TABLE 7 Descriptor coding_unit( x0, y0, cbWidth, cbHeight, treeType ) { ... } else { /* MODE_INTER */ if( cu_skip_flag[ x0 ][ y0 ] ) { if( MaxNumSubblockMergeCand > 0 && cbWidth >= 8 && cbHeight >= 8 ) merge_subblock_flag[ x0 ][ y0 ] ae(v) if( merge_subblock_flag[ x0 ][ y0 ] = = 0 ) mmvd_flag[ x0 ][ y0 ] ae(v) if( mmvd_flag[ x0 ][ y0 ] = = 1 ) { mmvd_merge_flag[ x0 ][ y0 ] ae(v) mmvd_distance_idx[ x0 ][ y0 ] ae(v) mmvd_direction_idx[ x0 ][ y0 ] ae(v) } else { if( merge_subblock_flag[ x0 ][ y0 ] = = 0 && MaxNumMergeCand > 1 ) merge_idx[ x0 ][ y0 ] ae(v) if( merge_subblock_flag[ x0 ][ y0 ] = = 1 && MaxNumSubblockMergeCand > 1 ) merge_subblock_idx[ x0 ][ y0 ] ae(v) } } else { merge_flag[ x0 ][ y0 ] ae(v) if( merge_flag[ x0 ][ y0 ] ) { if( MaxNumSubblockMergeCand > 0 && cbWidth >= 8 && cbHeight >= 8 ) merge_subblock_flag[ x0 ][ y0 ] ae(v) if( merge_subblock_flag[ x0 ][ y0 ] = = 0 ) mmvd_flag[ x0 ][ y0 ] ae(v) if( mmvd_flag[ x0 ][ y0 ] = = 1 ) { mmvd_merge_flag[ x0 ][ y0 ] ae(v) mmvd_distance_idx[ x0 ][ y0 ] ae(v) mmvd_direction_idx[ x0 ][ y0 ] ae(v) } else {  if( merge_subblock_flag[ x0 ][ y0 ] = = 0 && MaxNumMergeCand > 1 ) merge_idx[ x0 ][ y0 ] ae(v)  if( merge_subblock flag[ x0 ][ y0 ] = = 1 && MaxNumSubblockMergeCand > 1 ) merge_subblock_idx[ x0 ][ y0 ] ae(v) } if( mmvd_flag[ x0 ][ y0 ] = = 0 && merge_subblock_flag[ x0 ][ y0 ] = = 0 &&  ( cbWidth * cbHeight ) >= 64 && cbWidth < 128 && cbHeight < 128 ) {  mh_intra_flag[ x0 ][ y0 ] ae(v)  if( mh_intra_flag[ x0 ][ y0 ] ) { mh_intra_luma_mpm_flag[ x0 ][ y0 ] ae(v) if( mh_intra_luma_mpm_flag[ x0 ][ y0 ] ) mh_intra_luma_mpm_idx[ x0 ][ y0 ] ae(v)  }  } } else { ... }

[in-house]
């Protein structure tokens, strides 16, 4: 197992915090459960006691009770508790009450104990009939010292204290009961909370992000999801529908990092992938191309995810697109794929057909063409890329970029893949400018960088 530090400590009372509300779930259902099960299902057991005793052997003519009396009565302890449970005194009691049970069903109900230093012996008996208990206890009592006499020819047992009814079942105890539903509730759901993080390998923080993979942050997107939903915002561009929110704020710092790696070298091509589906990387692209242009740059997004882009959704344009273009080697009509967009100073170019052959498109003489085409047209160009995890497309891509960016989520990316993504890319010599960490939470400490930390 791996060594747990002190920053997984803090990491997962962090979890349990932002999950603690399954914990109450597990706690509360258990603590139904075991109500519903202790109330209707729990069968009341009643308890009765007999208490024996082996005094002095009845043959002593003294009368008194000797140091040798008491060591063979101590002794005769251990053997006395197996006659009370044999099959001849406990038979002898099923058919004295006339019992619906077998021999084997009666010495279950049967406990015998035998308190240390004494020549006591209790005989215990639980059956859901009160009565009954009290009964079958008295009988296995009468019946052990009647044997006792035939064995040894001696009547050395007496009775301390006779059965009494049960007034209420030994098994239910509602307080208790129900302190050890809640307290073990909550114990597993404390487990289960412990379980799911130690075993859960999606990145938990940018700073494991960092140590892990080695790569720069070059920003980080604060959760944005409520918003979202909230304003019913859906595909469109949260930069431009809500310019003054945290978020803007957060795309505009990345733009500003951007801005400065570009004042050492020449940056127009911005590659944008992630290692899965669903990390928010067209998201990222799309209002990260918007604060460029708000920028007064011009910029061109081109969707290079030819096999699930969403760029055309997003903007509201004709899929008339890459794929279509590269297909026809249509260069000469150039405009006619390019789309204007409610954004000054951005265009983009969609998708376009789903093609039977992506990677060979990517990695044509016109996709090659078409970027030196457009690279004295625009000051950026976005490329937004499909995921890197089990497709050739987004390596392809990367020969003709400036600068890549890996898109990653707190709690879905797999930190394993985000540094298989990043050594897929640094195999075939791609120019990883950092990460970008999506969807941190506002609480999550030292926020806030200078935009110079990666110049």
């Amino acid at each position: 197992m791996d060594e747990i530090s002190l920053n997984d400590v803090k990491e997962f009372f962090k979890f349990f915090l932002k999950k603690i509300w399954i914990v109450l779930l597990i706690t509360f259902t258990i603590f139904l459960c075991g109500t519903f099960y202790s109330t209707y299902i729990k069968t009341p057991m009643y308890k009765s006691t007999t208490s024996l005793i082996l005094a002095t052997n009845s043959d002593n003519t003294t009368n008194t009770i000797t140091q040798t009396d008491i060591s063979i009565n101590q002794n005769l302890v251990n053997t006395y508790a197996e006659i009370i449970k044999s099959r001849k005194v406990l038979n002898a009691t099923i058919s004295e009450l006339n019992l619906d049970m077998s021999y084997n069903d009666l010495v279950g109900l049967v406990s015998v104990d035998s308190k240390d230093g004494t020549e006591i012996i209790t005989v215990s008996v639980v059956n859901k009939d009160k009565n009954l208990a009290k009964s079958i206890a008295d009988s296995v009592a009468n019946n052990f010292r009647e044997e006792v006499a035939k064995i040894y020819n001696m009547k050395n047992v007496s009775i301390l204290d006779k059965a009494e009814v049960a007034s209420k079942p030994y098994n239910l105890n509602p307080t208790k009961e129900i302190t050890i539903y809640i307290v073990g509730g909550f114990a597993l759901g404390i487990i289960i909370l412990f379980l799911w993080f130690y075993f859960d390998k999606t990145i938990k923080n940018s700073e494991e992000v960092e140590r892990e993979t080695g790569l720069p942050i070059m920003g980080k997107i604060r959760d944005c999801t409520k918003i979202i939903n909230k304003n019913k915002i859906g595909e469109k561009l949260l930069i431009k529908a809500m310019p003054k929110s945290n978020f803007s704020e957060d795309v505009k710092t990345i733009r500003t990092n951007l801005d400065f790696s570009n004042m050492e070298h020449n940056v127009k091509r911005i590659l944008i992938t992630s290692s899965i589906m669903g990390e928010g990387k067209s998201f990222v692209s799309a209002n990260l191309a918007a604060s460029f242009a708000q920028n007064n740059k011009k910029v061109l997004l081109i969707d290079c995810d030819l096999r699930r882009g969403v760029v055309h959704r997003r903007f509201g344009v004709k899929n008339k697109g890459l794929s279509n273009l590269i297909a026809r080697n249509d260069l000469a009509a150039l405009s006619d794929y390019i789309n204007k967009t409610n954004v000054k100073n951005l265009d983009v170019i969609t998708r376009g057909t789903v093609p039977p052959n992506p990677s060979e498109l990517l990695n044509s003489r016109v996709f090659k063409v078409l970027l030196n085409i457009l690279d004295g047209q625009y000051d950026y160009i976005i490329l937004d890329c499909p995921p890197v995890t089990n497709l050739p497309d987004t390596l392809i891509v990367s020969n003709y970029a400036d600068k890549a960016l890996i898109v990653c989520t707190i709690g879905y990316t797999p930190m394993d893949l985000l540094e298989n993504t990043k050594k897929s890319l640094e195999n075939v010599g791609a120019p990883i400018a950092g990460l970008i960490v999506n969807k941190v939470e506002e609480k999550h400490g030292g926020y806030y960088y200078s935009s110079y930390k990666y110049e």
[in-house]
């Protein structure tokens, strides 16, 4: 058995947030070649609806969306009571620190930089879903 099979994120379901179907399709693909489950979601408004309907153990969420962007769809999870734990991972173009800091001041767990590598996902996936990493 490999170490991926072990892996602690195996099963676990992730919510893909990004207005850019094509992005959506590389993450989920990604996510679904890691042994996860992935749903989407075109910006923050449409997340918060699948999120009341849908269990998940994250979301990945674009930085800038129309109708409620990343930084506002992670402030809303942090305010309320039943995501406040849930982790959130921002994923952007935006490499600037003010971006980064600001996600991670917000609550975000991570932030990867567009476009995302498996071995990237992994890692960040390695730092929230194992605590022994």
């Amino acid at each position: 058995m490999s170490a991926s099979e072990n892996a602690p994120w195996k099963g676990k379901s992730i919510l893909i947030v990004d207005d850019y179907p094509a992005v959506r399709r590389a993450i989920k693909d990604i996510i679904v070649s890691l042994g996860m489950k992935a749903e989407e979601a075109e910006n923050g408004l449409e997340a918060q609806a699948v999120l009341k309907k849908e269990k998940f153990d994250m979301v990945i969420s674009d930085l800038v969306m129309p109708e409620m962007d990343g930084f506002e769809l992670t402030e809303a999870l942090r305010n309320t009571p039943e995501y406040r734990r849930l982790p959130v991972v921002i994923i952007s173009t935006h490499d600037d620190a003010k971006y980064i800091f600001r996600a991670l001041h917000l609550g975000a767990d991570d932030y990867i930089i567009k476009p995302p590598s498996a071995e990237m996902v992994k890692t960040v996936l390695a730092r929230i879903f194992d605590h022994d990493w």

With respect to Table 7, the definitions of the respective syntax elements may be as provided above.

Table 8 illustrates an example where mmvd_merge_flag is only signaled if non sub PU merge mode is selected according to the techniques herein. As illustrated in the syntax of Table 8, the signaling of mmvd_merge_flag is moved below the reception of merge_subblock_flag compared to the syntax in Table 6.

TABLE 8 Descriptor coding_unit( x0, y0, cbWidth, cbHeight, treeType ) { ... } else { /* MODE_INTER */ if( cu_skip_flag[ x0 ][ y0 ] ) { if (MaxNumSubblockMergeCand > 0 && cbWidth >= 8 && cbHeight >= 8 ) merge_subblock_flag[ x0 ][ y0 ] ae(v) if ( merge_subblock_flag[ x0 ][ y0 ] = = 0 ) mmvd_flag[ x0 ][ y0 ] ae(v) } else { merge_flag[ x0 ][ y0 ] ae(v) if( merge_flag[ x0 ][ y0 ] ) { if (MaxNumSubblockMergeCand > 0 && cbWidth >= 8 && cbHeight >= 8 ) merge_subblock_flag[ x0 ][ y0 ] ae(v) if ( merge_subblock_flag[ x0 ][ y0 ] = = 0 ) mmvd_flag[ x0 ][ y0 ] ae(v) if( mmvd_flag[ x0 ][ y0 ] = = 0 && merge_subblock_flag[ x0 ][ y0 ] = = 0 && ( cbWidth * cbHeight ) >= 64 && cbWidth < 128 && cbHeight < 128 ) { mh_intra_flag[ x0 ][ y0 ] ae(v) if( mh_intra_flag[ x0 ][ y0 ] ) { mh_intra_luma_mpm_flag[ x0 ][ y0 ] ae(v) if( mh_intra_luma_mpm flag[ x0 ][ y0 ] ) mh_intra_luma_mpm_idx[ x0 ][ y0 ] ae(v) } } if ( sps_triangle_mode_flag && slice_type == B && cbWidth*cbHeight >= 64 && merge_subblock_flag[ x0 ][ y0 ] = = 0 && mmvd_flag[ x0 ][ y0 ] = = 0 && mh_intra_flag[ x0 ][ y0 ] = = 0 ) triangle_mode_flag[ x0 ][ y0 ] ae(v) if ( cu_skip_flag[ x0 ][ y0 ] merge_flag[ x0 ][ y0 ] { if( mmvd_flag[ x0 ][ y0 ] = = 1 ) { mmvd_merge_flag[ x0 ][ y0 ] ae(v) mmvd_distance_idx[ x0 ][ y0 ] ae(v) mmvd_direction_idx[ x0 ][ y0 ] ae(v) } else { if( merge_subblock_flag[ x0 ][ y0 ] = = 0 &&  triangle_mode_flag[ x0 ][ y0 ] triangle_merge_idx[ x0 ][ y0 ] ae(v) else( merge_subblock_flag[ x0 ][ y0 ] = = 0 &&  MaxNumMergeCand > 1 ) merge_idx[ x0 ][ y0 ] ae(v) if( merge_subblock_flag[ x0 ][ y0 ] = = 1 &&  MaxNumSubblockMergeCand > 1 ) merge_subblock_idx[ x0 ][ y0 ] ae(v) } } } else { ... }

With respect to Table 8, the definitions of the respective syntax elements may be as provided above.